BYOD program grows at MHS

MHS+students+use+their+devices+in+class+to+work+on+a+project.+

Photo by Kimberly Fleming

MHS students use their devices in class to work on a project.

By Kim Fleming, Round Table reporter

In recent years, Middletown High School teachers have been trying to incorporate “bring your own device” into the classroom to assist students in learning, and this year they will be encouraging it more than ever in a multitude of ways.

“One of the things about technology is it’s going to keep advancing no matter what so we need to hop on board and adapt and change with it or we’re going to be left behind,” said MHS foundations of technology teacher Brian Shea.

The push for students to bring their own devices has only started in the last few years but teachers are always discovering more ways for students to use their devices to enhance their learning experience.

“I think it’s a good thing because students are very tech savvy so we like for them to be able to use the devices and find new apps and websites that challenge them,” said MHS foundations of technology teacher Alisa Gibson.

In utilizing a student’s personal device, students are provided with a number of opportunities to learn content through a variety of different websites and apps that wouldn’t typically be used in schools.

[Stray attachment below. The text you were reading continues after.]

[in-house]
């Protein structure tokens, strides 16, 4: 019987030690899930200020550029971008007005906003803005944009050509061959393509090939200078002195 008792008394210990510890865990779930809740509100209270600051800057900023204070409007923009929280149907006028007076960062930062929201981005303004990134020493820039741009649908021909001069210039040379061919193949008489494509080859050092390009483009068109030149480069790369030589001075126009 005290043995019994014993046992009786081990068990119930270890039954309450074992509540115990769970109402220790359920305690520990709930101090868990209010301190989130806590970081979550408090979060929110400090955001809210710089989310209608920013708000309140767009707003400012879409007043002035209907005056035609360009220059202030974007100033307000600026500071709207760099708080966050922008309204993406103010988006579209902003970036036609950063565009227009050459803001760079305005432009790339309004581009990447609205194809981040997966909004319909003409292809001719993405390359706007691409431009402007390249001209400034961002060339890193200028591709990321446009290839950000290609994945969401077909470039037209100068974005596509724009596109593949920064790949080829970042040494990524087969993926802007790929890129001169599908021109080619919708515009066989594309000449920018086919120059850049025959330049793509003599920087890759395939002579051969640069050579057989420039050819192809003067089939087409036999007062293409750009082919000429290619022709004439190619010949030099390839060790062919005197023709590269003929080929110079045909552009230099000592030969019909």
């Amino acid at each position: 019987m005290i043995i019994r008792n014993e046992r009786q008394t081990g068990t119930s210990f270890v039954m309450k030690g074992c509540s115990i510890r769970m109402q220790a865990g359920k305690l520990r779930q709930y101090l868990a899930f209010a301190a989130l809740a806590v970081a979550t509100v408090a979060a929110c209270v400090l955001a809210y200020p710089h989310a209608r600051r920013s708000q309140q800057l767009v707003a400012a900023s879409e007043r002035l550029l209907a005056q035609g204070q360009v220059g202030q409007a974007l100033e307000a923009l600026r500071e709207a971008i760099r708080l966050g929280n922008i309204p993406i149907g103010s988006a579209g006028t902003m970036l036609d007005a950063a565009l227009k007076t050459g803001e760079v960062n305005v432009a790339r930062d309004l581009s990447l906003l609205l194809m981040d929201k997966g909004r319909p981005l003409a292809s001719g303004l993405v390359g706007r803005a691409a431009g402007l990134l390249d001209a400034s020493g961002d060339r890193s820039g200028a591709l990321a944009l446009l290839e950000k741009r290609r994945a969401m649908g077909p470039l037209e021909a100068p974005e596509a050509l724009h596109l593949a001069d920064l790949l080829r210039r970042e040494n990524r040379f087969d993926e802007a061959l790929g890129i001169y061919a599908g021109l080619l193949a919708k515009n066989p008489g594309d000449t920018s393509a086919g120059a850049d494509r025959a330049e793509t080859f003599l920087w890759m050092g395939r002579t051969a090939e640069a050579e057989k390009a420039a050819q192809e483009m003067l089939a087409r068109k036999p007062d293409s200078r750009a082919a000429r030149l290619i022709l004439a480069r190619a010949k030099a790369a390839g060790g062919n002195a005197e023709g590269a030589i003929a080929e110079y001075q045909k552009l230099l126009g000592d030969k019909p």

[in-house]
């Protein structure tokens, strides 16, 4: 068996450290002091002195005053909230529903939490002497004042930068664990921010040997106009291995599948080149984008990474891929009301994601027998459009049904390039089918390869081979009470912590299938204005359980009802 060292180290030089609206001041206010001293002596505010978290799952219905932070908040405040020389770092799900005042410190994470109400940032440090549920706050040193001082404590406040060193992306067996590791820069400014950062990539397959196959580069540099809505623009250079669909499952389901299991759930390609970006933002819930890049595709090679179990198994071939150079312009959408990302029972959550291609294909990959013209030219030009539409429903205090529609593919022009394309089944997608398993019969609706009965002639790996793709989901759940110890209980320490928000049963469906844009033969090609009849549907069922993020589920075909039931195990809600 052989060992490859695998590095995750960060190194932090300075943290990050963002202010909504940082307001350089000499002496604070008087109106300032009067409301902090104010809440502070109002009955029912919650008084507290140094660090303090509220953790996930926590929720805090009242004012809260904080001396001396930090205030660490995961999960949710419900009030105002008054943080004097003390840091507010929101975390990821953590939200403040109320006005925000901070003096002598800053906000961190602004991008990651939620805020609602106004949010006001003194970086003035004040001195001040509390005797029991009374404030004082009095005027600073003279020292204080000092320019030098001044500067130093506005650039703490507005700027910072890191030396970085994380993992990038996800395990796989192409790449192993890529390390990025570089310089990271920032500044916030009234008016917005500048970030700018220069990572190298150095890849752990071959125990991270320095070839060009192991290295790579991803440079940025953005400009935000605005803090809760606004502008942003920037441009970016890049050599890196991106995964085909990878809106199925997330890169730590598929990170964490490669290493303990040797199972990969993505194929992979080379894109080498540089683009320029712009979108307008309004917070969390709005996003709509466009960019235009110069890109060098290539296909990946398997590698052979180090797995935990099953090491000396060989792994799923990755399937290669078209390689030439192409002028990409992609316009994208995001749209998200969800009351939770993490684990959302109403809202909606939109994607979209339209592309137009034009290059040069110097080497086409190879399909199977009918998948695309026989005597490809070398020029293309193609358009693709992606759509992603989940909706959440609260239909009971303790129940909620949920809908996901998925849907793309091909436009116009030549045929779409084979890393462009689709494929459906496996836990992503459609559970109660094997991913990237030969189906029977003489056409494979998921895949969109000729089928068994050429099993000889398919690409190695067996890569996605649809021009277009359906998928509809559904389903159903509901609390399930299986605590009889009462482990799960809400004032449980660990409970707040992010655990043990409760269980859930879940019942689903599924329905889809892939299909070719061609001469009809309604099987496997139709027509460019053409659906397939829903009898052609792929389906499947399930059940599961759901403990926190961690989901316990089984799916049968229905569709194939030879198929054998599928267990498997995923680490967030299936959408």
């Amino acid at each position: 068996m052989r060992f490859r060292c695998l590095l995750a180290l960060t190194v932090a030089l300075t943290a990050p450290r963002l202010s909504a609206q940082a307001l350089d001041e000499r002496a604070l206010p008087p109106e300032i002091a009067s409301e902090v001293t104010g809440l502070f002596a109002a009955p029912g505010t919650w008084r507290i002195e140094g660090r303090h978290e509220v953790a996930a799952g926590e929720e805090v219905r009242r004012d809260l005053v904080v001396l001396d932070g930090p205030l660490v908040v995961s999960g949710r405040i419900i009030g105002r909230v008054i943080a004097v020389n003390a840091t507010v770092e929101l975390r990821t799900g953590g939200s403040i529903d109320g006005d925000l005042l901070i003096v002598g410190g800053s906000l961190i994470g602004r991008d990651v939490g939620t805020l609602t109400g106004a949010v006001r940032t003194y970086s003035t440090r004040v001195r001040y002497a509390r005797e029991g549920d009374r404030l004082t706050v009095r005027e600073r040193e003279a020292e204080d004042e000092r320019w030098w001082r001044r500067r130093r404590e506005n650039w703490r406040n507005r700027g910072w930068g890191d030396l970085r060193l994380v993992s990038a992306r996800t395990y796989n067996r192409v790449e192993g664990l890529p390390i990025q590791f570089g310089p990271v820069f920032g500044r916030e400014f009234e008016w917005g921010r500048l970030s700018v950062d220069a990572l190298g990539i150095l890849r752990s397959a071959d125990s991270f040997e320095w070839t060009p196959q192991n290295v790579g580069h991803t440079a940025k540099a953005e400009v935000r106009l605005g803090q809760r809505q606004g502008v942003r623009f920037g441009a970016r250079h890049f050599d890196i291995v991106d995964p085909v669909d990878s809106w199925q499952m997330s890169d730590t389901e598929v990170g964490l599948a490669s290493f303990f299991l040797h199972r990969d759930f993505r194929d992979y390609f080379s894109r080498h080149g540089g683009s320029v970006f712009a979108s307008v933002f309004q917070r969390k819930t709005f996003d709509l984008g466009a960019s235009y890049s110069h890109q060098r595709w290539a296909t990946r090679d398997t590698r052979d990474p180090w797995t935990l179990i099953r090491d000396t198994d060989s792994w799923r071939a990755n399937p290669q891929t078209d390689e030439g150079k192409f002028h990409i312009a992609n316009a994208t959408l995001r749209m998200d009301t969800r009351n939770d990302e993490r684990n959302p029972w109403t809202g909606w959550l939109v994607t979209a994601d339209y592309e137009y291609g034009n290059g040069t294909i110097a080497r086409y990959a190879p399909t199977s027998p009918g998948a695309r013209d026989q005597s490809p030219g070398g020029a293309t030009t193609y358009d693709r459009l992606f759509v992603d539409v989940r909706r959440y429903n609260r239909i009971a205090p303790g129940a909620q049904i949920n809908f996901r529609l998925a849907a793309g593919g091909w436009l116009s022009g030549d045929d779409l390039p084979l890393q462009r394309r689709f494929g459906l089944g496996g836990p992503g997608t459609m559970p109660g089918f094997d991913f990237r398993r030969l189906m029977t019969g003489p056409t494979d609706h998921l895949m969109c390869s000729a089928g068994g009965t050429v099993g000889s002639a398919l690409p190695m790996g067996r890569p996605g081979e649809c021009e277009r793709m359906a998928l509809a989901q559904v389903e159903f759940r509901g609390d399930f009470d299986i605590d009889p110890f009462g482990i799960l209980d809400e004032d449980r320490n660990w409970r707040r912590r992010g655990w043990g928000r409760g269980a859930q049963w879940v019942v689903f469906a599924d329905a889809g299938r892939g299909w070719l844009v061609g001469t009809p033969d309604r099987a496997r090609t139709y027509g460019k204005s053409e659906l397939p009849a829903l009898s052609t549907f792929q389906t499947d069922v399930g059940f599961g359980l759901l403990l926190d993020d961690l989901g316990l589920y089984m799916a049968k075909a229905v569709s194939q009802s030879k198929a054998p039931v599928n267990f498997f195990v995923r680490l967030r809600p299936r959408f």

MHS junior Ivan Church said he enjoys using his device in class because, “it gives us the freedom to be able to learn a different way than just looking at a textbook.”

Many students enjoy being on their devices, especially smartphones, in class.

“The students want to bring in their own device to do whatever they need to,” said Shea.

MHS teachers have really been trying to take advantage of the various educational opportunites that a smartphone can offer as much as they can.

“In my classes currently, students use them all the time. They bring their cell phones in, not so much iPads or iPods,” said Gibson.

“I always try and incorporate BYOD as much as possible,” Shea added.

Students aren’t only using devices in technology classes. Church says his history class is where he uses his device the most.

Smartphones are a huge reference tool in many classes throughout the school for both aiding in lectures and doing research for class projects.

Shea said that his students use Google to find images to get an idea of what to draw or finding additional details to something brought up in a lecture.

Gibson’s classes use their devices for “doing research for searching on Youtube, because the school blocks it or if they’re getting pictures for projects that we’re doing off of Facebook because again the school blocks it.”

Other apps teachers have found useful include Padlet, a website for creating visually interesting presentations, and Quizlet, a website for helping students study for tests and quizzes.

Both Shea and Gibson said that they use the website Kahoot, which allows a teacher to create a multiple choice test online and have students simply enter the class code and then answer the questions to earn points. The site can create a leader board based on which students were correct and who answered the fastest.